The past of the nuclear projects in Japan and Germany can be traced back in 1960s when both the countries operated with American manufacturers and the local industries to build their first nuclear reactors. Major impacts in the history of German energy strategies have, on the nuclear side (Renn & Marshall, 2016).
Nuclear power required the deployment of the RD and D spending and the political support that they got during the 1970s oil crisis. However, for the new nuclear connections, this did not have many practical consequences. During the 1990s, Germany did not officially changed its nuclear power strategy and did not attach new NPPs to the network. It sustained dropping the public RD and D energy expenditure (Cherp, Vinichenko, Jewell, Suzuki & Antal, 2017). Without building new reactors the local nuclear tools makers hunted agreements overseas. Siemens that was involved in the manufacture of all German nuclear reactors traded its reactor corporate to French Framatome in 2011 proclaimed the termination of its nuclear accomplishments. However, in Japan, fifteen new nuclear reactors amplified national sustenance of nuclear power. The Japanese government overpowered the resistance of the locals to the new nuclear energy, by increasing monitoring support to the sitting NPPs. As a consequence of the German Red-green alliance government, the policies of the two countries diverged further. The stiffness between the agendas of these coal and nuclear reactor had already started during the 1970s, over the competition for base-load power. During that time the dropping electricity bills did not permit for the growth of the coal and the nuclear programs at the same time. About 2002, Greens and SPD assigned a law barring manufacture of new NPPs and restraining the lifespan of current reactors to Thirty-two years averagely.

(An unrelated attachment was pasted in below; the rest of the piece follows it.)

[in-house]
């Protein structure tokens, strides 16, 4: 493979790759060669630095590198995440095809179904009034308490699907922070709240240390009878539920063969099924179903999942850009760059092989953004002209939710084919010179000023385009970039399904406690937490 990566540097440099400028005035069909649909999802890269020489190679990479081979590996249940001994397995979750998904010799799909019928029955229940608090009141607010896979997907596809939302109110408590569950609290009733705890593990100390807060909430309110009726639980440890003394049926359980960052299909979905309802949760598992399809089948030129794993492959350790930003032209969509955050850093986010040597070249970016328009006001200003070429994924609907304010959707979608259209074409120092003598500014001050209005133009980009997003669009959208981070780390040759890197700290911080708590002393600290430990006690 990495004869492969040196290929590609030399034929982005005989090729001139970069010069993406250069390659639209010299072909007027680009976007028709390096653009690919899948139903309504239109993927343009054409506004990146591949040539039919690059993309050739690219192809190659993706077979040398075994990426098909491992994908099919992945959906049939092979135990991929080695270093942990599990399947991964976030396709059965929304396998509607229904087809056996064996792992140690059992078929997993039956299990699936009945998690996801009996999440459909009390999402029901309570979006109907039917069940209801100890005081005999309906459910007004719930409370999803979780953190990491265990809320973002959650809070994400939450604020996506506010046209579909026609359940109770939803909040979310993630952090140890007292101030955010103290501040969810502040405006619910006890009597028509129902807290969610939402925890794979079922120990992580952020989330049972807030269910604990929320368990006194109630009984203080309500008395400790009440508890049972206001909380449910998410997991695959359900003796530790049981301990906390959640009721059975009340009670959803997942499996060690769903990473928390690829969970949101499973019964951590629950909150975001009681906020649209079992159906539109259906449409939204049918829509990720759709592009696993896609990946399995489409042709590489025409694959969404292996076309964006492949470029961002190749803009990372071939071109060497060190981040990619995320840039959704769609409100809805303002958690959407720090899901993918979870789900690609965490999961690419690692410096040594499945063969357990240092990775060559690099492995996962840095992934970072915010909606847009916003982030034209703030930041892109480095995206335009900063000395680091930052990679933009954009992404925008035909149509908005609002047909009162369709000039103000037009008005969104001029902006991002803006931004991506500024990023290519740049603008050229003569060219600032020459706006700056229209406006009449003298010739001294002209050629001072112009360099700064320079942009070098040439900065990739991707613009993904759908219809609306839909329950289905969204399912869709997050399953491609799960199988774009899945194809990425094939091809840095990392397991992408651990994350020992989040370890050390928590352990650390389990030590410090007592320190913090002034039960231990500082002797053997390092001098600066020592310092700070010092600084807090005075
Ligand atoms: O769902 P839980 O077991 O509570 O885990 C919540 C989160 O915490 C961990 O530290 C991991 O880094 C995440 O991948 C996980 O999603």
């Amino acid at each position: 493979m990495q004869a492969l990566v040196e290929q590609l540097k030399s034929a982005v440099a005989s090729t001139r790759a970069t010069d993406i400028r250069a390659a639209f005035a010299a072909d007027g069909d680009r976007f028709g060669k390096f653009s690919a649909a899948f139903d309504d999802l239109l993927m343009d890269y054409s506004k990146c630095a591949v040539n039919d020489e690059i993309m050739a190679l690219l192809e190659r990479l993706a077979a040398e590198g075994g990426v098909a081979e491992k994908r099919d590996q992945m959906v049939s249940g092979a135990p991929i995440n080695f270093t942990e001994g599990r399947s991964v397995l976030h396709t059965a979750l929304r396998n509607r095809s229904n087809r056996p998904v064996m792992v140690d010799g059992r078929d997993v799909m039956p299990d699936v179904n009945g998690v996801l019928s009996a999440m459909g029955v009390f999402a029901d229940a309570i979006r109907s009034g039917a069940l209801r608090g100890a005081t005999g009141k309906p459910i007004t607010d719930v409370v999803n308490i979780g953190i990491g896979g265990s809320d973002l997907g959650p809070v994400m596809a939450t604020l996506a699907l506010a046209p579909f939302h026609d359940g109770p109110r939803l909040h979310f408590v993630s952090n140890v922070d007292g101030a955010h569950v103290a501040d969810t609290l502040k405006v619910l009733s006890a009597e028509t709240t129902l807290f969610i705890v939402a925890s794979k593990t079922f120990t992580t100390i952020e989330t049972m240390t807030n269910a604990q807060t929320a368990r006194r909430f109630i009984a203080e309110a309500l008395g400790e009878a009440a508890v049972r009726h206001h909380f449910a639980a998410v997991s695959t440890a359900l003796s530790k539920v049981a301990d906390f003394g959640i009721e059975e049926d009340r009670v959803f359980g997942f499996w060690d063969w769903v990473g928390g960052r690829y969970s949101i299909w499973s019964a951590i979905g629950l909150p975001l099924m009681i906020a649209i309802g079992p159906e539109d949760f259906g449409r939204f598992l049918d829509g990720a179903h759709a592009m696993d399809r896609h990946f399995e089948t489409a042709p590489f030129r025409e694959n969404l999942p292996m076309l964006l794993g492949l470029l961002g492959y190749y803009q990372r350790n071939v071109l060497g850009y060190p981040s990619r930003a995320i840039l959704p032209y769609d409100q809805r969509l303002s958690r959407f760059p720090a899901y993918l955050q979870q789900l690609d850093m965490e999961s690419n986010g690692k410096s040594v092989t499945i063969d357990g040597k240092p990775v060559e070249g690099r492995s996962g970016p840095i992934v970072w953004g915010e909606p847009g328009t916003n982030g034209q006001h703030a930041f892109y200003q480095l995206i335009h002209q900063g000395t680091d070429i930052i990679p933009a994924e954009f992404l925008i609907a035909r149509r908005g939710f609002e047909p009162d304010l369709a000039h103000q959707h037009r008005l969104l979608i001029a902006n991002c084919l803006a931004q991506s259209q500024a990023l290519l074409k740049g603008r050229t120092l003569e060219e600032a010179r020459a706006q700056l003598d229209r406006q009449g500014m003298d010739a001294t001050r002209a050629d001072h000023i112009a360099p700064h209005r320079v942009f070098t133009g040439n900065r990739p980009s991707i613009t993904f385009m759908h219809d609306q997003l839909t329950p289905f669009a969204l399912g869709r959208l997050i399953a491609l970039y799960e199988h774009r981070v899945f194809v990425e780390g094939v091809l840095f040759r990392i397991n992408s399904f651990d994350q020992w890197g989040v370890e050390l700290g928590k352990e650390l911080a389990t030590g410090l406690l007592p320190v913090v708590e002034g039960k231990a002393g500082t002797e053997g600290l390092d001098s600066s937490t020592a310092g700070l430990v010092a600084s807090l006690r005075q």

In the year 2000, Japan manufactures five more factors, yet the portion of nuclear power in the electricity of the country was reduced to 26% by 2010. Japan also helped to build the factors in South Korea and the business is flourishing globally. The new national energy strategy of Japan aimed at a rise in the production of nuclear power.
Just like nuclear, wind technology developed exterior of Germany and Japan. Germany sustained study into wind power in the 1970s and 80s, but it unsuccessful to yield a profitablly feasible project and finished the task. During 1990, Germany approved a Feeding-law (StrEG). It was initially planned to profit a trivial hydropower plant owners, but unexpectedly it leads to the 100 times rise in the wind power. This increase in the growth of wind power was based on the Danish technology. Subsequently, many producers entered the market and in the initial 2000s, the wind turbine business of Germany had turned into the second highest in the domain. However, Japan did not back the study in wind energy. The reason is that the technical circumstances in Japan are more perplexing than in Germany. Nevertheless, in the 1990, Japan came up with the technology the fiscal measures that were supporting the wind power. However, the results were not similar to those in Germany. During the mid of the 1990s Danish Via,]stas mounted their main viable wind turbines in Japan but the growth in the arcade was no the same as in Germany. The difference in wind placement between Japan and Germany has sustained to increase. Japan's calculated wind power placement for 2030 is 4.5 times greater than in 2010 yet less than half of Germany's capability today.
Both countries worked with officials to raise domestic stream, restrain demand, or otherwise lessen the susceptibility of energy structures. Five mechanisms worked behind the differences between both the countries. The quest of the safe supply and demand of both countries resulted in the difference of the strategies regarding the renewable energy projects during 1970 and 1980s.
Moe, E. (2011). Vested interests, energy efficiency and renewables in Japan. Energy Policy. doi: 10.1016/j.enpol.2011.09.070
Cheap, A., Vinichenko, V., Jewell, J., Suzuki, M., & Antal, M. (2017). Comparing electricity transitions: A historical analysis of nuclear, wind and solar power in Germany and Japan. Energy Policy, 101, 612-628. doi: 10.1016/j.enpol.2016.10.044
Renn, O., & Marshall, J. (2016). Coal, nuclear and renewable energy policies in Germany: From the 1950s to the “Energiewende”. Energy Policy, 99, 224-232. doi: 10.1016/j.enpol.2016.05.004